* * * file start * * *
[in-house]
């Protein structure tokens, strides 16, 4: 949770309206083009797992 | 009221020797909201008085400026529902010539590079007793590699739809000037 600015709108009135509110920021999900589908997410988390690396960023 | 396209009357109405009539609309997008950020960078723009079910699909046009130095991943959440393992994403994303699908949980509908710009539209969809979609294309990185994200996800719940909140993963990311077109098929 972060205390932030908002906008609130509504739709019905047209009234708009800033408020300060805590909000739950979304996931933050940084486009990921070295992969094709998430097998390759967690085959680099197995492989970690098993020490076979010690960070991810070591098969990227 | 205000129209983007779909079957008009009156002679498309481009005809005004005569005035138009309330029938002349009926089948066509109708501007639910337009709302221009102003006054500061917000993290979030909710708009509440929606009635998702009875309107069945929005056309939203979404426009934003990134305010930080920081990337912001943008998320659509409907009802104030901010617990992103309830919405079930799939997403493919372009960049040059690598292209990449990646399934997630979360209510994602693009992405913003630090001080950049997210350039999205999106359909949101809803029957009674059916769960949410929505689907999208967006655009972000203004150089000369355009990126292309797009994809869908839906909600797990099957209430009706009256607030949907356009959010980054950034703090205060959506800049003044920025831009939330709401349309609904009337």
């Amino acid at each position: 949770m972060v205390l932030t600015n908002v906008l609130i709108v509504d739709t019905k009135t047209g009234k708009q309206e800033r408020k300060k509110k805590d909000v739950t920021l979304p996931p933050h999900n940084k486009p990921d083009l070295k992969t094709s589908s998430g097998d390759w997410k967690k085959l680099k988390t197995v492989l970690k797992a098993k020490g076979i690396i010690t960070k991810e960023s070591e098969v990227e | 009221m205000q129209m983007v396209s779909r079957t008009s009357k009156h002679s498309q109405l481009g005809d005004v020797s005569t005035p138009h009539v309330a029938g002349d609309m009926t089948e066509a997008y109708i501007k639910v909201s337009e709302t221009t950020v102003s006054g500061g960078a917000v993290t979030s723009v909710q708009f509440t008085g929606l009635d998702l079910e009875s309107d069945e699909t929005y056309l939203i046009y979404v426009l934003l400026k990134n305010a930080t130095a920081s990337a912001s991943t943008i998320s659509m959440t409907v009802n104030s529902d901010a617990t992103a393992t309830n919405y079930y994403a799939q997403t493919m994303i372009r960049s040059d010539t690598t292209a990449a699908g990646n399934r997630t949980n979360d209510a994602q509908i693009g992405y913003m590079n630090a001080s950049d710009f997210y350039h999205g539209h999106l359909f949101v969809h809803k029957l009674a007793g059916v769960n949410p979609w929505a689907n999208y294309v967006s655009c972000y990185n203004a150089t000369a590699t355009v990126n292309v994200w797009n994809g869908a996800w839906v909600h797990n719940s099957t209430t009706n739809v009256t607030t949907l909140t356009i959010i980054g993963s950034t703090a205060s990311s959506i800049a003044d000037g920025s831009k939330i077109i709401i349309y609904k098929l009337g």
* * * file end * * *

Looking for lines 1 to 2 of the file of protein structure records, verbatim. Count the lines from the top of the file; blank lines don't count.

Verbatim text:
[in-house]
């Protein structure tokens, strides 16, 4: 949770309206083009797992 | 009221020797909201008085400026529902010539590079007793590699739809000037 600015709108009135509110920021999900589908997410988390690396960023 | 396209009357109405009539609309997008950020960078723009079910699909046009130095991943959440393992994403994303699908949980509908710009539209969809979609294309990185994200996800719940909140993963990311077109098929 972060205390932030908002906008609130509504739709019905047209009234708009800033408020300060805590909000739950979304996931933050940084486009990921070295992969094709998430097998390759967690085959680099197995492989970690098993020490076979010690960070991810070591098969990227 | 205000129209983007779909079957008009009156002679498309481009005809005004005569005035138009309330029938002349009926089948066509109708501007639910337009709302221009102003006054500061917000993290979030909710708009509440929606009635998702009875309107069945929005056309939203979404426009934003990134305010930080920081990337912001943008998320659509409907009802104030901010617990992103309830919405079930799939997403493919372009960049040059690598292209990449990646399934997630979360209510994602693009992405913003630090001080950049997210350039999205999106359909949101809803029957009674059916769960949410929505689907999208967006655009972000203004150089000369355009990126292309797009994809869908839906909600797990099957209430009706009256607030949907356009959010980054950034703090205060959506800049003044920025831009939330709401349309609904009337």